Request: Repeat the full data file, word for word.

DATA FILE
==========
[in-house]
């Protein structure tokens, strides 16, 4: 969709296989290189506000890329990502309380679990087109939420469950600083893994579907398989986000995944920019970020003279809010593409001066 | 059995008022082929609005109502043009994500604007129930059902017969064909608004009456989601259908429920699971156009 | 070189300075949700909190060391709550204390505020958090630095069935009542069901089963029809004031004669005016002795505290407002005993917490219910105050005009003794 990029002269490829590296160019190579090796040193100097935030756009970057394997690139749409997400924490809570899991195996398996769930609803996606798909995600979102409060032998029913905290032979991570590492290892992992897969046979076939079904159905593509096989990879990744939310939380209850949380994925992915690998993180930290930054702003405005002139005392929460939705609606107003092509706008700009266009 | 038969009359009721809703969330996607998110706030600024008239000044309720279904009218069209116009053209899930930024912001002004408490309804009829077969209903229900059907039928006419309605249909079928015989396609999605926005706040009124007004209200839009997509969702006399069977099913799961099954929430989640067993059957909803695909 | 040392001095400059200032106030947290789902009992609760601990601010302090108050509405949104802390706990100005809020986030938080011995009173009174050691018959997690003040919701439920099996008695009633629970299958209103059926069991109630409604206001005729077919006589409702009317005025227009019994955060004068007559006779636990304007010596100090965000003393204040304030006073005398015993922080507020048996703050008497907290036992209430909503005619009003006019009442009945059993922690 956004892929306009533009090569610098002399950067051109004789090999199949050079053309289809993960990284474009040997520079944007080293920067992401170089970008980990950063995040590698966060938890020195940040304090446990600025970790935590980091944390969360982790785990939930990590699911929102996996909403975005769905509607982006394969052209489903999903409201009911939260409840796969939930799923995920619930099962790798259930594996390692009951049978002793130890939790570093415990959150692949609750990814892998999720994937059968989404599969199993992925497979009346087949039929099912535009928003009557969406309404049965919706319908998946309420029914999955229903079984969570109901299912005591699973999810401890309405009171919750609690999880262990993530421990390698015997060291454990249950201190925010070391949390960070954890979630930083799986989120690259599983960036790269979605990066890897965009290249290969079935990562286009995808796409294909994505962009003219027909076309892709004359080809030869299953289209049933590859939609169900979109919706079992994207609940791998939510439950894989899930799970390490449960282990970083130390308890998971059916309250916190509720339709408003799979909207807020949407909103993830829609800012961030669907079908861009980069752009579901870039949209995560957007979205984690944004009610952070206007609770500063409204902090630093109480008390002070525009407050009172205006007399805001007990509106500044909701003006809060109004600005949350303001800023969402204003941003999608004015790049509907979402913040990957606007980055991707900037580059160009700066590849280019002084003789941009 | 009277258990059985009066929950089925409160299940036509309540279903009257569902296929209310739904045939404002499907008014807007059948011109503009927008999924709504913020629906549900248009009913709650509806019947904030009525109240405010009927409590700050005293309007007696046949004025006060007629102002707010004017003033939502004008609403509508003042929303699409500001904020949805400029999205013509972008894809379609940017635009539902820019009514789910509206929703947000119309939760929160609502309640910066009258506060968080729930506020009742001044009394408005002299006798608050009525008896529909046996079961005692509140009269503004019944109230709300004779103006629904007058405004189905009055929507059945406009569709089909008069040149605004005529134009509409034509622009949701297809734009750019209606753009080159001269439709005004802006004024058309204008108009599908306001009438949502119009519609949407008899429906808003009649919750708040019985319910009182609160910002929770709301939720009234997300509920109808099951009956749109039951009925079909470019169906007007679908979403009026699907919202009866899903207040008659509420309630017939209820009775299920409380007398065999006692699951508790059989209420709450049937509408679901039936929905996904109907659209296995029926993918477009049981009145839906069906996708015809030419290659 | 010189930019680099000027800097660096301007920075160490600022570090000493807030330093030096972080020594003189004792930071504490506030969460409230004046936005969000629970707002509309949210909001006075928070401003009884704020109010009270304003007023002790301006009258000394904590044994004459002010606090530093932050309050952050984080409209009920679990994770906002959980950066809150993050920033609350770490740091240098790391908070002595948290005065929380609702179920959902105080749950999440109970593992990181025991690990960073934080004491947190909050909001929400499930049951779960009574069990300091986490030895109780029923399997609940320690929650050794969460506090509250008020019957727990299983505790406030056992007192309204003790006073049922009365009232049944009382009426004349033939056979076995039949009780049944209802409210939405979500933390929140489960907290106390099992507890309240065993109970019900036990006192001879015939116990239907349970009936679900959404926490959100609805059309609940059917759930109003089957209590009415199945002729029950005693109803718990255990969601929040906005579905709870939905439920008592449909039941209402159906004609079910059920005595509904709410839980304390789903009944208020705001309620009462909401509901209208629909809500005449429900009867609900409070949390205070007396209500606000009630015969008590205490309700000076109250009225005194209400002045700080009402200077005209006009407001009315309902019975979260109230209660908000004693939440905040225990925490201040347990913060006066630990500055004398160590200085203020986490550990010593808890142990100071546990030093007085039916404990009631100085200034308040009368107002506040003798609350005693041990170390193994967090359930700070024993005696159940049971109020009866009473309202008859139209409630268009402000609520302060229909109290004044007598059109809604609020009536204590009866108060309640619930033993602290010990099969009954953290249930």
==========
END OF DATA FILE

[in-house]
């Protein structure tokens, strides 16, 4: 969709296989290189506000890329990502309380679990087109939420469950600083893994579907398989986000995944920019970020003279809010593409001066 | 059995008022082929609005109502043009994500604007129930059902017969064909608004009456989601259908429920699971156009 | 070189300075949700909190060391709550204390505020958090630095069935009542069901089963029809004031004669005016002795505290407002005993917490219910105050005009003794 990029002269490829590296160019190579090796040193100097935030756009970057394997690139749409997400924490809570899991195996398996769930609803996606798909995600979102409060032998029913905290032979991570590492290892992992897969046979076939079904159905593509096989990879990744939310939380209850949380994925992915690998993180930290930054702003405005002139005392929460939705609606107003092509706008700009266009 | 038969009359009721809703969330996607998110706030600024008239000044309720279904009218069209116009053209899930930024912001002004408490309804009829077969209903229900059907039928006419309605249909079928015989396609999605926005706040009124007004209200839009997509969702006399069977099913799961099954929430989640067993059957909803695909 | 040392001095400059200032106030947290789902009992609760601990601010302090108050509405949104802390706990100005809020986030938080011995009173009174050691018959997690003040919701439920099996008695009633629970299958209103059926069991109630409604206001005729077919006589409702009317005025227009019994955060004068007559006779636990304007010596100090965000003393204040304030006073005398015993922080507020048996703050008497907290036992209430909503005619009003006019009442009945059993922690 956004892929306009533009090569610098002399950067051109004789090999199949050079053309289809993960990284474009040997520079944007080293920067992401170089970008980990950063995040590698966060938890020195940040304090446990600025970790935590980091944390969360982790785990939930990590699911929102996996909403975005769905509607982006394969052209489903999903409201009911939260409840796969939930799923995920619930099962790798259930594996390692009951049978002793130890939790570093415990959150692949609750990814892998999720994937059968989404599969199993992925497979009346087949039929099912535009928003009557969406309404049965919706319908998946309420029914999955229903079984969570109901299912005591699973999810401890309405009171919750609690999880262990993530421990390698015997060291454990249950201190925010070391949390960070954890979630930083799986989120690259599983960036790269979605990066890897965009290249290969079935990562286009995808796409294909994505962009003219027909076309892709004359080809030869299953289209049933590859939609169900979109919706079992994207609940791998939510439950894989899930799970390490449960282990970083130390308890998971059916309250916190509720339709408003799979909207807020949407909103993830829609800012961030669907079908861009980069752009579901870039949209995560957007979205984690944004009610952070206007609770500063409204902090630093109480008390002070525009407050009172205006007399805001007990509106500044909701003006809060109004600005949350303001800023969402204003941003999608004015790049509907979402913040990957606007980055991707900037580059160009700066590849280019002084003789941009 | 009277258990059985009066929950089925409160299940036509309540279903009257569902296929209310739904045939404002499907008014807007059948011109503009927008999924709504913020629906549900248009009913709650509806019947904030009525109240405010009927409590700050005293309007007696046949004025006060007629102002707010004017003033939502004008609403509508003042929303699409500001904020949805400029999205013509972008894809379609940017635009539902820019009514789910509206929703947000119309939760929160609502309640910066009258506060968080729930506020009742001044009394408005002299006798608050009525008896529909046996079961005692509140009269503004019944109230709300004779103006629904007058405004189905009055929507059945406009569709089909008069040149605004005529134009509409034509622009949701297809734009750019209606753009080159001269439709005004802006004024058309204008108009599908306001009438949502119009519609949407008899429906808003009649919750708040019985319910009182609160910002929770709301939720009234997300509920109808099951009956749109039951009925079909470019169906007007679908979403009026699907919202009866899903207040008659509420309630017939209820009775299920409380007398065999006692699951508790059989209420709450049937509408679901039936929905996904109907659209296995029926993918477009049981009145839906069906996708015809030419290659 | 010189930019680099000027800097660096301007920075160490600022570090000493807030330093030096972080020594003189004792930071504490506030969460409230004046936005969000629970707002509309949210909001006075928070401003009884704020109010009270304003007023002790301006009258000394904590044994004459002010606090530093932050309050952050984080409209009920679990994770906002959980950066809150993050920033609350770490740091240098790391908070002595948290005065929380609702179920959902105080749950999440109970593992990181025991690990960073934080004491947190909050909001929400499930049951779960009574069990300091986490030895109780029923399997609940320690929650050794969460506090509250008020019957727990299983505790406030056992007192309204003790006073049922009365009232049944009382009426004349033939056979076995039949009780049944209802409210939405979500933390929140489960907290106390099992507890309240065993109970019900036990006192001879015939116990239907349970009936679900959404926490959100609805059309609940059917759930109003089957209590009415199945002729029950005693109803718990255990969601929040906005579905709870939905439920008592449909039941209402159906004609079910059920005595509904709410839980304390789903009944208020705001309620009462909401509901209208629909809500005449429900009867609900409070949390205070007396209500606000009630015969008590205490309700000076109250009225005194209400002045700080009402200077005209006009407001009315309902019975979260109230209660908000004693939440905040225990925490201040347990913060006066630990500055004398160590200085203020986490550990010593808890142990100071546990030093007085039916404990009631100085200034308040009368107002506040003798609350005693041990170390193994967090359930700070024993005696159940049971109020009866009473309202008859139209409630268009402000609520302060229909109290004044007598059109809604609020009536204590009866108060309640619930033993602290010990099969009954953290249930």